I finally decided that I'd had enough. Even though I wanted to believe that I could find a system of moderation that really worked, I really was having a hard time curbing the cravings. So, as a New Year's resolution, I decided to try a more drastic detox approach. I didn't go so far as to eliminate all added sugar, nor did I feel like I could take out all grains, beans, etc. (I have kids after all, and sometimes I just need the convenience!), but I did decide that in order to reset my brain/body's need for sweet that for 8 weeks I would eliminate all sugary foods (which I defined as anything with more than 7 grams of sugar per serving), most fruit (with the exception of berries in my morning smoothie, grapefruit, and the occasional tart apple), and that I would stay away from artificially sweetened drinks (e.g. diet drinks). Since I don't normally have a hard time curbing my bread and other carb intake, I decided that I would focus mainly on getting rid of the sugar, but that I would monitor my carbs to make sure I wasn't overcompensating to fill my cravings. My only other exception was that I allowed myself two squares of dark chocolate (72% or above) per day. This gave me something (not too sweet, but just enough) to look forward to when cravings were particularly strong.

As you can see, I tried to be somewhat strict, but also gave myself some specific leeway so that I didn't feel like all of my eating habits were turned upside down. I've been at it since January 1 (6 weeks!), and while I haven't been picture perfect at it, I feel really good about my progress and I'm thinking about keeping it up (to a degree) indefinitely! It hasn't been easy, but it also hasn't been as hard as I expected. Here are some things I noticed along the way that I think are pretty typical of anyone getting rid of sugar in their diet:
  • Week 1: Starts strong with lots of excitement. Somewhere between day 3 and 5, though, the excitement goes away, and the cravings strike. I noticed that for a few days there, I was craving not only sugar, but also any carbohydrates. I tried to not overdo it with crackers, breads, etc. because I could tell that I wanted them just to fill my sugar cravings.
  • Week 2: By day 7 or 8, the sugar monsters are going to sleep and the cravings are much less. I stopped thinking about sugar so much, and focused on enjoying the other foods that I was getting used to eating instead.
  • Week 3: I notice that foods that didn't taste sweet before suddenly have new flavor. Suddenly, I can taste how sweet a carrot is, and I savor the flavor of foods more! My energy is up, and I'm sleeping a bit better. By this point, I'm not craving carbohydrates as much. Even though I hadn't set out to reduce my carb intake necessarily, I am definitely eating less breads, crackers, rice, pasta - especially because I'm not snacking or eating between meals as much. Instead, I crave high protein foods and foods higher in fat that I know will keep me feeling full and energetic.
  • Week 4: This is kind of a tipping point for me. This far in, I have to admit I start to miss certain treats and desserts. Plus, I'm feeling confident about my progress and start to think that I can fudge the rules a bit more. But the minute I do, I can feel the sugar monsters start to wake up a bit. I try to pay attention to this so that it will increase my resolve to stick with it.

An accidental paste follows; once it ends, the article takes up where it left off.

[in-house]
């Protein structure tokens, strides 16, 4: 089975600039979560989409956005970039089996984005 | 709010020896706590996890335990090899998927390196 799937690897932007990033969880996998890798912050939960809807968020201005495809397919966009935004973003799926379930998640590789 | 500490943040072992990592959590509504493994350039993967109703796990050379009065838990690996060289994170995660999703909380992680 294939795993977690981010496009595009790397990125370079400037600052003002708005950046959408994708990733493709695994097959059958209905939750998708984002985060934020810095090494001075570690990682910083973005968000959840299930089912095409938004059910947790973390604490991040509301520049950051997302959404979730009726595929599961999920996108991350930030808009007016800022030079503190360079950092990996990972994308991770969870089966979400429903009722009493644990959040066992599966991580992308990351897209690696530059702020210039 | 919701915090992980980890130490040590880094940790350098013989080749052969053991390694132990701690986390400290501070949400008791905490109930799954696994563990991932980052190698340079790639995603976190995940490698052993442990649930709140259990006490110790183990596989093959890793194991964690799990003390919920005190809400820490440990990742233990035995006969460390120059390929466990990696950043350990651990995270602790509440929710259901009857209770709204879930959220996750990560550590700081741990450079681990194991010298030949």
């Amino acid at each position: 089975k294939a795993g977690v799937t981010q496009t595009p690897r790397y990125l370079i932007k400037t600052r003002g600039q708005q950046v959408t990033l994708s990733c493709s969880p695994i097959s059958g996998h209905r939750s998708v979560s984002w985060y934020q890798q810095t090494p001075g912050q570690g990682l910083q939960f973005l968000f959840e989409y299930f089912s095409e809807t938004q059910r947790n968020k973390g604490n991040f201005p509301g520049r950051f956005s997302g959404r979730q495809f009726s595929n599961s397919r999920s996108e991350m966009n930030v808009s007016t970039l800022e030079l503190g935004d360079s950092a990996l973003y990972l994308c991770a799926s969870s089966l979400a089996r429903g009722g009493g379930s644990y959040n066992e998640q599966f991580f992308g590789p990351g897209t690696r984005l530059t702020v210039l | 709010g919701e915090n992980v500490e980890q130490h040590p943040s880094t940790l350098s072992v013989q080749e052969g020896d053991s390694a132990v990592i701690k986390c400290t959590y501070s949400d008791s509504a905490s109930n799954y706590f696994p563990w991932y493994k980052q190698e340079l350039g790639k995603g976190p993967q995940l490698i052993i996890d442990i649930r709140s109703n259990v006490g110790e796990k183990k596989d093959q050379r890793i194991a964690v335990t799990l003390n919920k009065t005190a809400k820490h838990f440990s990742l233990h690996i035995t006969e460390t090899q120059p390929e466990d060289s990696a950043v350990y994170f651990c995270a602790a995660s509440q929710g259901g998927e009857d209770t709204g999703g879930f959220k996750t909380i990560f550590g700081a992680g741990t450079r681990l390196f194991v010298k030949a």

• Week 5, 6, 7: I feel really good about the changes I've made, and am thinking I would like to make some of the changes permanent. I still have to fight the overconfidence, though, because I can tell that, for me, it's a slippery slope into old habits once I give myself some leeway. I'm starting to think about what long-term changes will look like so that I can set goals and hold myself accountable. 
Overall, the best part of this for me is that I totally feel like I'm finally not controlled by sugar. I love that I've gotten better at slowing down my eating to really stop and taste the flavors, and that I'm rediscovering and enjoying food in all new ways. The other day I was at a party where they were doing root beer tasting with all different kinds of sodas. Instead of trying them, though, instead I smelled each one to get a sense of the different flavors. As everyone compared their perceptions of the taste, I added my two "scents" and had fun realizing that the smelling was almost as much fun as the tasting!

So ... all that being said (sorry if this has become too much of a personal narrative!) here is my challenge for you this week:

Decide where and how much you want to eliminate sugar from your diet. Maybe it's cutting out some of the excesses such as soda, juice, syrup, flavored yogurt and replacing them with healthier alternatives. Maybe you want to cut out desserts and treats for a week. Maybe you can reduce the amount of sugar you are putting in baked goods (trust me, I've definitely realized we do not need nearly as much sugar in things like cookies and cakes as we put in and they'll still taste good). Or maybe you're thinking you are ready to go detox for a bit. Whatever it is, make a goal of what you are going to do to reduce your sugar intake for the next 3 weeks (they say it takes 21 days to form a new habit).

If you want some help figuring out ways to make your new goal a reality, here are some links with more specifics on the detox approaches to cutting out sugar, as well as tips for moderating sugar:
  • Sugar Detox plans (this is not all-inclusive, I'm sure there are more out there):
    • 21 Day Sugar Detox (book and website) - This is a 21-day approach to ridding your body of sugar. The author is a big Paleo fan, and so this method has a strong emphasis on getting rid of most carbs. She provides lots of tips, recipes, and lists to help you plan and get through a detox, but you pretty much have to buy the book to get a lot of it.  
    • I Quit Sugar (books, website, and online 8-week program) - This is an 8-week program to cutting out sugar (not as much emphasis on carbs). There's a book, and you can sign up (and pay) to do the whole program, which apparently gets you full access to recipes, online communities and support, and I don't know what else. There are also some limited but useful resources on the website, including some information and recipes.
  • Moderation tips and resources: 
 Also, here are some of my tips on substitutions you can use when you have a sugar craving: